ISLAMABAD: They dreamed of landing jobs that would enable them to support their families. Instead, these girls found themselves trapped in commercial sex work.
After four years, when they finally escaped the harrowing ordeal, their brother was killed, their sister’s husband tortured by the police in a “trumped-up” theft case, and they were told acid attacks awaited them.
Despite the odds, the two sisters Z, 20, and S, 21, have been struggling for justice for the last year-and-a-half, but the political clout of their opponents has left their hopes dwindling.
“I was 15 and lived in Faisalabad when, almost five years ago, a neighbour we knew as Ayesha ‘baji’ visited our house. She told her parents that she will get me and my sister jobs at her salon in Dubai,” said Z talking to The Express Tribune. Her poverty-stricken parents agreed, and there, their troubles began.
Ayesha’s husband forged documents for the girls before they were taken to the United Arab Emirates. The girls were just 15 and 16 at the time.
Only after reaching the city of golden dreams did then learn what they would really be doing. “We had to sell our bodies,” said one of the sisters, with tears streaming down her cheeks.
Their two ‘agents’- the couple comprising Ayesha and her husband – took them to a flat in a high rise on Kuwait Street in Bur Dubai, where they were kept for four years and tortured whenever they refused to partake in their new profession. The agents charged around AED3,000, the equivalent of Rs80,000, for a 90-minute appointment.
S pulled up her sleeve to show a large, partially-healed burn on her arm. “Ayesha put a heated iron on my arm when I refused to do the job.”
The girls were occasionally allowed to return to Pakistan, but only one at a time. Why didn’t they tell someone when they were in their home country?
“Ayesha said they would kill my brothers and father,” said Z, explaining that they couldn’t tell anyone as long as the other was still in captivity.
The couple allegedly ‘hired’ girls by using false promises, and kept them at work using blackmail. Every new girl was first filmed doing the deed, with the recordings an additional source of blackmail. Threats to relatives’ lives were also part of their standard operating procedure.
When the alleged criminal couple was coming to Pakistan for a vacation, they chose to bring both girls along for the first time. Seeing a chance to escape, the girls asked if they could both go to see their parents.
The couple relented, trusting that the girls had developed an affinity for them, and would not squeal on them. The girls rushed over to their parents and revealed all.
Since then, they have filed a case with the police, for which they have faced death and acid attack threats. One of their brothers was allegedly killed by the same people to put pressure on the family to retract the case.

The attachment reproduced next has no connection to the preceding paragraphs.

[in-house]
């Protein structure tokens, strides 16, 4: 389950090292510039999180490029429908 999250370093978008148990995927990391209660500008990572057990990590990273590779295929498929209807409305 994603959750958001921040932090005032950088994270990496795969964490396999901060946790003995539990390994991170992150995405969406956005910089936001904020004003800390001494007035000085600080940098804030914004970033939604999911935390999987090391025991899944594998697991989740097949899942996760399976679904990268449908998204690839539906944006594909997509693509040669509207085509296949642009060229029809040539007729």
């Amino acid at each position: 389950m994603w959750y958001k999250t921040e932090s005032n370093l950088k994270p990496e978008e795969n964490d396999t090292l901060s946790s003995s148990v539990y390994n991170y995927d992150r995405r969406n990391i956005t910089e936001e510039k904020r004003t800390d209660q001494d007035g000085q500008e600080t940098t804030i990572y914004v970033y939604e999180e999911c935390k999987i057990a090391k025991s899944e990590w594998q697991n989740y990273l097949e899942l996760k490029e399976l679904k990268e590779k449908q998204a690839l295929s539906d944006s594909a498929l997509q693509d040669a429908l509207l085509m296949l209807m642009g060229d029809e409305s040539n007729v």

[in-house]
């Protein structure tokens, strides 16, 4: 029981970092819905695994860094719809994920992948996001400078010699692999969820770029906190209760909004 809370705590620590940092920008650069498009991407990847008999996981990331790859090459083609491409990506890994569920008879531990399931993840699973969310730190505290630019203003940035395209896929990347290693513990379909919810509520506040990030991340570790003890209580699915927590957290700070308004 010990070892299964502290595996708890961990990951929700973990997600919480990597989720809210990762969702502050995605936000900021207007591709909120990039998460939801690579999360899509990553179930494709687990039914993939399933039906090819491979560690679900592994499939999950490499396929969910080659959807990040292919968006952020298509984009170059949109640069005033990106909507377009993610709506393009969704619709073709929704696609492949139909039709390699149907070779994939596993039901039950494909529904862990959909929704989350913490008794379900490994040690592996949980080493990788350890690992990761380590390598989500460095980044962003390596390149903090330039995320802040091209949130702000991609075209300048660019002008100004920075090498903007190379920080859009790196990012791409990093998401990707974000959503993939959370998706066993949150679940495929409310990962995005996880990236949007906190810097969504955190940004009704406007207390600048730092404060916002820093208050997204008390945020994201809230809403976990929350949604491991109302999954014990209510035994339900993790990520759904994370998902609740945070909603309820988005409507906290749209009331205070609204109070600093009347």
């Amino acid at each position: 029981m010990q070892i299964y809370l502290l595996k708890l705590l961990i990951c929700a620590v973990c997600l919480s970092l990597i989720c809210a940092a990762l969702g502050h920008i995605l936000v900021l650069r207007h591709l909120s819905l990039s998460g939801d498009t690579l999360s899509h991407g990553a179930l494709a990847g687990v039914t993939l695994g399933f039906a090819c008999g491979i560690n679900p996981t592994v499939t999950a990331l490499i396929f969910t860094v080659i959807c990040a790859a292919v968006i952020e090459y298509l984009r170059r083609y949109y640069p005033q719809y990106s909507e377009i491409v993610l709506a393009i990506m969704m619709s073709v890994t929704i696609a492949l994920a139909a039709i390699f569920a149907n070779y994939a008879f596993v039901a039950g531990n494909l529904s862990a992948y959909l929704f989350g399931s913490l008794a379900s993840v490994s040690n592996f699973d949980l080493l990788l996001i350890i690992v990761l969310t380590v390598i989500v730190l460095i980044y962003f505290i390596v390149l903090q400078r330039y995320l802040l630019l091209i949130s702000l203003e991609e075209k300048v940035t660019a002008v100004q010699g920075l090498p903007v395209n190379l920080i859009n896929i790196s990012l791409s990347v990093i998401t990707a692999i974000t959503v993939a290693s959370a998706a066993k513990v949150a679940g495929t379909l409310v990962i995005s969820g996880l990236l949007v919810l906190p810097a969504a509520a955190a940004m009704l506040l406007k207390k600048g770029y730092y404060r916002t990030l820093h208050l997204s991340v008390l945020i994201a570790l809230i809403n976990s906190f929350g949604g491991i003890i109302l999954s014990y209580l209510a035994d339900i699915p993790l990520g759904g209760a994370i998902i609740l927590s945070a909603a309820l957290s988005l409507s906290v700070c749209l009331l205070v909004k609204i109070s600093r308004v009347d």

According to Qamar Sajjad, the victims’ older sister, the local police and an MPA’s son-in-law have allegedly thrown their support behind the culprits and have kept her husband, Muhammad Sajjad, in detention, without registering an FIR. They physically and mentally tortured him for 18 days in a theft case that the traffickers had registered against them. “During the time my husband was detained, I and my sisters stayed in a public park due to fear of being kidnapped,” Qamar added.
Later, Z was shot thrice in the leg, allegedly by the same suspects. Now the family keeps moving around, due to the fear that one of them could be murdered or fall victim to an acid attack. Although a case was registered at Ghulam Muhammad police station in Faisalabad, the girls claim the police tampered with the FIR.
Multiple factors are involved in the delay of justice for the sisters, said their lawyer Zulfiqar Ahmed Bhutta. The police and FIA are both under pressure due to the involvement of influential people. The suspects are at large and threatening to kill the petitioner, despite having non-bailable arrest warrants issued in their names. The lawyer also hinted at the role of the police and a political leader in the human trafficking operation.
A source in the FIA corroborated each of Bhutta’s claims.
Bhutta said it is common for influential people in Punjab to register two or three FIRs in their respective police stations as insurance in case someone actually tries to challenge them over their misdeeds. “They insert the names of their accusers in the already written report and put them behind bars in false cases. The same happened with the victims’ family when they took up the case.”
The Express Tribune tried to approach the people who had accused the girls’ brother-in-law in the FIR using the phone numbers listed in the document, but the calls were not entertained despite repeated attempts.
Meanwhile, the FIA has failed to properly follow up on the case, with no effort made to approach the Interpol for help. “Under the circumstances, a writ petition is the only appropriate remedy,” says a progress report prepared by the agency.